Monday, June 26, 2017

St. Anthony, Part Two

As I mentioned in the previous post, the primary purpose of the Saint Anthony Police Department is revenue collection. If you ask them, they'll give you the "serve and protect" story you get from most police departments, but as a practical matter it's really about the speeding tickets. Because St. Anthony provides police services to three different communities, it employs a larger force than a town its size typically would employ. And to pay the freight, writing tickets is a big part of the job.

We see St. Anthony cops all the time in our area. The main road to the south of our neighborhood is County Highway 93, which is known as County Road D in Ramsey County, which becomes 37th Avenue NE once it crosses into Hennepin County. County Road D is technically in the jurisdiction of New Brighton and Roseville, but becomes the jurisdiction of St. Anthony once you cross Highcrest Road. A screen shot from the map shows you how it works:

The main drag

As a result, it is common to see squad cars from all three communities on the road. The Shell gas station in my neighborhood, shown at the far top right of the map above, is a popular hangout for cops from all three areas and you can often find a St. Anthony squad car in the parking lot, even though the station itself is in New Brighton. If I stop for gas in the morning on my way to work, there's almost always a St. Anthony cop or three sitting at the counter in the window. I would wager Jeronimo Yanez was one of those cops in the window a year ago. Cops from all three departments might pull you over for a speeding ticket at different times, although for the St. Anthony cops, there's more money to be made about three miles to the south, on Larpenteur Avenue. And that's where we'll pick up the story next.

Friday, June 23, 2017

St. Anthony

Another pick at the bones of the Jeronimo Yanez trial...

It's a tough case for me, because St. Anthony Village is quite real to me. Many of the national observers pronouncing judgment on the matter would have a difficult time finding St. Anthony. Many people who live in the Twin Cities would have difficulty finding it, too. That's part of its allure. Most suburbs in the Twin Cities are accessible from the interstate highway system. My town, New Brighton, sits at the intersection of 35W and 694, which meet on the eastern edge of town. While 35W nicks the far southeast corner of town, no major highways go through St. Anthony; the busiest road in town is a 4 lane county highway that was once, many years ago, part of the old U.S. highway system. If you are going to find St. Anthony, you need to look for it.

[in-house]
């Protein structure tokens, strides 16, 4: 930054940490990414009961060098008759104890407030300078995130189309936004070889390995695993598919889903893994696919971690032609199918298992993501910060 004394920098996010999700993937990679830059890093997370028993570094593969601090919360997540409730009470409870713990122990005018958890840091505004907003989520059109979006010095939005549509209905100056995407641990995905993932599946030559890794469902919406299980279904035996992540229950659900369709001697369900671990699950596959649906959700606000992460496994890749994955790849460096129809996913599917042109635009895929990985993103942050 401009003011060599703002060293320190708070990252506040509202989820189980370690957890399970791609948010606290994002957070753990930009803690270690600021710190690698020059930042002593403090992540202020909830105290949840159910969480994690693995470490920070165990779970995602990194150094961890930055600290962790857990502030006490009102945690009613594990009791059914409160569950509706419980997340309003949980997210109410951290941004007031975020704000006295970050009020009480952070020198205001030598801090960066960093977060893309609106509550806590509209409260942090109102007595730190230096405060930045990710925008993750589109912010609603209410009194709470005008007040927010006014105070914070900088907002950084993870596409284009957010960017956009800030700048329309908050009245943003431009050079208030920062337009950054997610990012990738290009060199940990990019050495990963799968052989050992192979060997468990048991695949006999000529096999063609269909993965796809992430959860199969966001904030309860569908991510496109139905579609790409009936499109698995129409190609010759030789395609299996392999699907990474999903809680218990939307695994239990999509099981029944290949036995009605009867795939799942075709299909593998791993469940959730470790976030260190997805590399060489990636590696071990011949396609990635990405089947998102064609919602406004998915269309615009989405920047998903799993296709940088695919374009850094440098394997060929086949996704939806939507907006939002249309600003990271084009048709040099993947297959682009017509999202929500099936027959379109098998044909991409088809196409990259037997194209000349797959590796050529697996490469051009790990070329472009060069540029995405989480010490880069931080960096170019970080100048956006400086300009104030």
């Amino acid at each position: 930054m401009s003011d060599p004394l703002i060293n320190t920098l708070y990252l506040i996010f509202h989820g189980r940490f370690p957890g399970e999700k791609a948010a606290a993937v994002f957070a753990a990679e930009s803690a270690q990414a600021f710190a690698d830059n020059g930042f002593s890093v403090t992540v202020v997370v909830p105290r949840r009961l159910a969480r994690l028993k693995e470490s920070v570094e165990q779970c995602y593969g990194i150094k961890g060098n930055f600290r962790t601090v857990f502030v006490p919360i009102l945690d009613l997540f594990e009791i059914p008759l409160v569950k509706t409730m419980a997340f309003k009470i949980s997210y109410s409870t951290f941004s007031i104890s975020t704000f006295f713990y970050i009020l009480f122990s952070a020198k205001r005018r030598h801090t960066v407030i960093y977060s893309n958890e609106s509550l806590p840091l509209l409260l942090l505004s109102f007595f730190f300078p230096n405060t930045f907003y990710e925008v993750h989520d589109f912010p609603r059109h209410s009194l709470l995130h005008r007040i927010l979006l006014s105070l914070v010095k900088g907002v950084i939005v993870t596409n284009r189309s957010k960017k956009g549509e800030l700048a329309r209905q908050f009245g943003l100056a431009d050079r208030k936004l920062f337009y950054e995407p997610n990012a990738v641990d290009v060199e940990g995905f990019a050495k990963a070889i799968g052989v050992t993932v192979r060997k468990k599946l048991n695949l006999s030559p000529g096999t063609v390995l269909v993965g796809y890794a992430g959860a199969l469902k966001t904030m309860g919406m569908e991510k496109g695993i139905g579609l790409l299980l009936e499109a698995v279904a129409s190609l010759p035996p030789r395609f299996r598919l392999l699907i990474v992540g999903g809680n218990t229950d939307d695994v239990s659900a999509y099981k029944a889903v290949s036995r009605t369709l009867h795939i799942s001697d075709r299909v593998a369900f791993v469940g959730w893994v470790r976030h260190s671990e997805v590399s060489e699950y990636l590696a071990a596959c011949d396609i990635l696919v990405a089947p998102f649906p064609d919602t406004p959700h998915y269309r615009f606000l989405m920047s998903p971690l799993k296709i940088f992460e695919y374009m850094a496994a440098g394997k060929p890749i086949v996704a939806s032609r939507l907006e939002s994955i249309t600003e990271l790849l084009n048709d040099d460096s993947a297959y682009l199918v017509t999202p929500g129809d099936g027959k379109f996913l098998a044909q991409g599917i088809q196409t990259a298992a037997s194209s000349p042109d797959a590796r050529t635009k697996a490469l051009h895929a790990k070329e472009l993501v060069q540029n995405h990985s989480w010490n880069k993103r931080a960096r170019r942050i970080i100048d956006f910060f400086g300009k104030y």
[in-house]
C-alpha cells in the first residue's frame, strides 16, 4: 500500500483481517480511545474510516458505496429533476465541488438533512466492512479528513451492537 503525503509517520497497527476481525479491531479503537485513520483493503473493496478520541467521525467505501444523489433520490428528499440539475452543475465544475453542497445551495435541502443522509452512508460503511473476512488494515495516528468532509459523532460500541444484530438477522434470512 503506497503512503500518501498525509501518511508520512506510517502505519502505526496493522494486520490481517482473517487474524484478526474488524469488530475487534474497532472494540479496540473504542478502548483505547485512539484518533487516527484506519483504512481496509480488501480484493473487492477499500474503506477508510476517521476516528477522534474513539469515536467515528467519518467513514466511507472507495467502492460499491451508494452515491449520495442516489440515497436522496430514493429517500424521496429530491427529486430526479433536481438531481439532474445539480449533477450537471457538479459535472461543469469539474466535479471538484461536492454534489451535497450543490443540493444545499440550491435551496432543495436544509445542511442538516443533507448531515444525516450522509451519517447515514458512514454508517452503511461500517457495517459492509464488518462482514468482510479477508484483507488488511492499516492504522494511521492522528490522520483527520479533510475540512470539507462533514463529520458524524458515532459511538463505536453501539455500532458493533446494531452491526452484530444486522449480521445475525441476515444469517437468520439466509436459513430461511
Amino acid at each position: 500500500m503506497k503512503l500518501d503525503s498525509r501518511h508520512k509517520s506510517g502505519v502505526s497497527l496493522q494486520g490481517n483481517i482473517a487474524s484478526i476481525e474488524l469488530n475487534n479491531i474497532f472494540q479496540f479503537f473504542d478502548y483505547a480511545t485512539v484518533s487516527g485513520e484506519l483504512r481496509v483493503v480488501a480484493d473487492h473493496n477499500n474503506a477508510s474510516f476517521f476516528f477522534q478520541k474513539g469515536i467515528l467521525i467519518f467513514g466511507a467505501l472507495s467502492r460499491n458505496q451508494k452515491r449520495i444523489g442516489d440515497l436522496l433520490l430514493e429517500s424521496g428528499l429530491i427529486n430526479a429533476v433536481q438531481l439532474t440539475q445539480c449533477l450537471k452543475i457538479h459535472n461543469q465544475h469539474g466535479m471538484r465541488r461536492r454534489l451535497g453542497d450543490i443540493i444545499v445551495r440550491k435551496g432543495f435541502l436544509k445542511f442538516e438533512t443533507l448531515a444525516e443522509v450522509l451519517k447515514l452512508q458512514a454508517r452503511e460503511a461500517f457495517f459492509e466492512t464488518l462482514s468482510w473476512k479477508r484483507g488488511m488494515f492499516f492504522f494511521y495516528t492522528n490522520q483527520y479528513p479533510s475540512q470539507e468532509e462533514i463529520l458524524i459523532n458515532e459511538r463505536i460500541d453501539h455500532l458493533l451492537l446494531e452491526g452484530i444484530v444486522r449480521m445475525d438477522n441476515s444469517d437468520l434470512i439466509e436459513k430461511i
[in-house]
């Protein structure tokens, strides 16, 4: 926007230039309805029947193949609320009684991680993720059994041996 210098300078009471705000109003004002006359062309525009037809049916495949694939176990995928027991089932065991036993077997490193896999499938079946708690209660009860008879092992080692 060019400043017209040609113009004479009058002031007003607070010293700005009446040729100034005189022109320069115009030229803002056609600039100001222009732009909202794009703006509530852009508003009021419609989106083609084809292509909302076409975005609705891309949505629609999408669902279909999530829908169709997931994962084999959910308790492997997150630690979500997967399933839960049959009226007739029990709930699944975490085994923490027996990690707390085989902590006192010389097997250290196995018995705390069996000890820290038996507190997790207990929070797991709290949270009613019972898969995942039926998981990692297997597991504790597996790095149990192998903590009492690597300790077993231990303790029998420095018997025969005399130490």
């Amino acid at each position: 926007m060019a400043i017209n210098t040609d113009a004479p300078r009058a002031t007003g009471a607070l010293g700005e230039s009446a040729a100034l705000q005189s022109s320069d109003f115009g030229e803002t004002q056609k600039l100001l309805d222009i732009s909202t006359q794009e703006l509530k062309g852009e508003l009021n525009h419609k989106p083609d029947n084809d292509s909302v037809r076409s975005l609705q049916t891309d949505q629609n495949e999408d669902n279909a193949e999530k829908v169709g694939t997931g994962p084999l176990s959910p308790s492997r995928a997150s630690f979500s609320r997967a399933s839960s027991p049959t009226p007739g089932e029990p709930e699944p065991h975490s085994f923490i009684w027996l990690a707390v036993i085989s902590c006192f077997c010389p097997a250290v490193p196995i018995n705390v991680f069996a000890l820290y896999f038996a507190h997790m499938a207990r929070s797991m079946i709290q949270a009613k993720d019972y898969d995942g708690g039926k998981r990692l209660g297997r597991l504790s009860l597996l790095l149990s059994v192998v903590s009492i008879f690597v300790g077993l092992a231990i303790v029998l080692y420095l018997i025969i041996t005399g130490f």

No one will confuse St. Anthony for tonier enclaves like Edina. Generally it features post-war homes, comfortable and generally well-maintained. The population of the town skews older than most of the communities in the area. The city itself has about 9000 residents and their pride and joy is a small school district that produces some of the best-prepared kids in the state. The streets are safe and quiet. There is a retail area, Silver Lake Village, that is on the site of an early rival to Southdale, Apache Plaza. That mall was torn down in the 1990s and a "lifestyle center" development took its place. There are a few shops and a grocery store, along with a moribund Walmart, on the site, but it's not exactly bustling.

St. Anthony's police force, which employed Jeronimo Yanez, generally doesn't have much to do other than issue traffic tickets. They perform that task in their city, along with the neighboring towns of Lauderdale and Falcon Heights, which both contract with St. Anthony for police services. It was in Falcon Heights where Philando Castile died. Falcon Heights in similar to St. Anthony in some ways, but it also houses the State Fairgrounds, so at some points of the year it can be a busy place. Larpenteur Avenue, the road where the traffic stop occurred, is a busy thoroughfare with a significant retail presence to the east.

More to come.

Thursday, June 22, 2017

Late to the party, but. . .

We have been traveling the last few days, primarily in Philadelphia and Washington, D.C. A fair amount of news has come through since then, so a catch-up is in order.

  • I'll probably watch the dashcam video of the Philando Castile/Jeronimo Yanez encounter, which went quite badly, at some point, although I try to avoid snuff films. From what I can gather, it's clear Yanez panicked and shot Castile. Is that murder? Probably not, which is why John Choi and his prosecutors went for manslaughter. Even so, it's a heavy lift for a conviction, especially when Yanez was able to have Earl Grey, one of the best lawyers in the Twin Cities, represent him. It's an injustice that Castile died that day, but there are no easy solutions to the issues surrounding this case. And man, are there issues. More to come on all that.
  • Just about everywhere I traveled in the last few days, if there was a television on in the background it was tuned to CNN. In many cases, the sound on the television was turned down. Good thing, too. If you watch the screen and don't hear the sound, you can concentrate on the facial expressions and body language. What's evident is barely concealed rage. The parade of talking heads with unremitting scowls suggested that everyone involved would rather be doing something else. The obsession with Le Grand Orange is turning everyone on that network into Captain Ahab with somewhat better tailoring.